|Accounting for Asymmetry?|
|Source: Kamm - Morality, Mortality (Vol. 1) - Death and Whom to Save from It, Chapter 3|
|Paper - Abstract|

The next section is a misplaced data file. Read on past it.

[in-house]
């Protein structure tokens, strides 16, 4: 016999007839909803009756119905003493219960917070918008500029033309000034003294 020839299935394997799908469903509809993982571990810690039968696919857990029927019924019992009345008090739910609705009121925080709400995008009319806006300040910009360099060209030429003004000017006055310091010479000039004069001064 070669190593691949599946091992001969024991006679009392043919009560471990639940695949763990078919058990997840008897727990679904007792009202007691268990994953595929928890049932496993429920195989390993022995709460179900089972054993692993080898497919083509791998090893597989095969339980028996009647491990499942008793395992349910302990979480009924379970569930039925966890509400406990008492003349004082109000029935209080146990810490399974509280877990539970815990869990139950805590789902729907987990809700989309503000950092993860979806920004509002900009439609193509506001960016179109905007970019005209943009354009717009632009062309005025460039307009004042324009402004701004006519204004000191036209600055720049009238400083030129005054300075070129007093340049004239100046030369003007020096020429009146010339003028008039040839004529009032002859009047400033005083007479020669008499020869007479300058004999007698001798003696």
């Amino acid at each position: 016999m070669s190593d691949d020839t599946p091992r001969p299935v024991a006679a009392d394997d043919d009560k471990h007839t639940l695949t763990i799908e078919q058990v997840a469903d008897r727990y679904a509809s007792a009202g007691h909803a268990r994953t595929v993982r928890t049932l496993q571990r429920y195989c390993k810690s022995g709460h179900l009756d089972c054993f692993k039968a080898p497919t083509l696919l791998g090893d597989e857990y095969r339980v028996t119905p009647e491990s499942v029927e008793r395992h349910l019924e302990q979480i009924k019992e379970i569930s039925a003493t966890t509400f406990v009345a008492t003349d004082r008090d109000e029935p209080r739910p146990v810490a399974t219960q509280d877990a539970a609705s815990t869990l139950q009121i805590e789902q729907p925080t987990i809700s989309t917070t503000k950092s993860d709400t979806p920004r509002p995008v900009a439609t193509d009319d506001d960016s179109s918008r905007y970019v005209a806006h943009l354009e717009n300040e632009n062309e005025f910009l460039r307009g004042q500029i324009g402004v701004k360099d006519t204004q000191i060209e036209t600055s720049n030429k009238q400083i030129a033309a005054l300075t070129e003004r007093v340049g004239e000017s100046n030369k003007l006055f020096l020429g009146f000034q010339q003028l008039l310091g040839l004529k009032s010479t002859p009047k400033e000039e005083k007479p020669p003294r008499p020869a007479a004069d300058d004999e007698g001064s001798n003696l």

Offers a final proposal on the two questions of the question of why death is bad, and whether it is worse than prenatal non-existence (the asymmetry thesis); it is concerned with whether there are properties observable from a view outside life, rather from within it, that help explain why death is worse than prenatal non-existence, and if so, whether these properties must make non-existence-in-the-future different from non-existence-in-the-past in ways other than just that it is in the future. The chapter is also concerned with what more we can say about the fact, or beliefs about the fact, that something exists in the future that will help illuminate the explanatory role of this fact. Many of the factors that may explain why death is really worse depend on asymmetries related to time: the (supposed) fact that causation1 has a direction (forward), so that the past affects the future, but the future does not affect the past; the (supposed) fact that there is a direction in time, from past to future; and the fact that there is a before and after in the passage of time. However, some of these features may not be objective at all, rather, they may be features of the subjective view of those who are observing another's life from the outside, and if this were so, the asymmetrical features dependent on the asymmetries related to time and causation2 might explain the asymmetrical attitude, but they might not justify it. The chapter comes to focus on three factors: the Insult Factor, that death happens to a person who has already existed and undoes him; the Future Deprivation Factor, that death deprives the person who dies of significant future goods (the Thomas Nagel/Derek Parfit3 point); and the Extinction Factor, that death means the possibility of anything significant for the person in the future is over.
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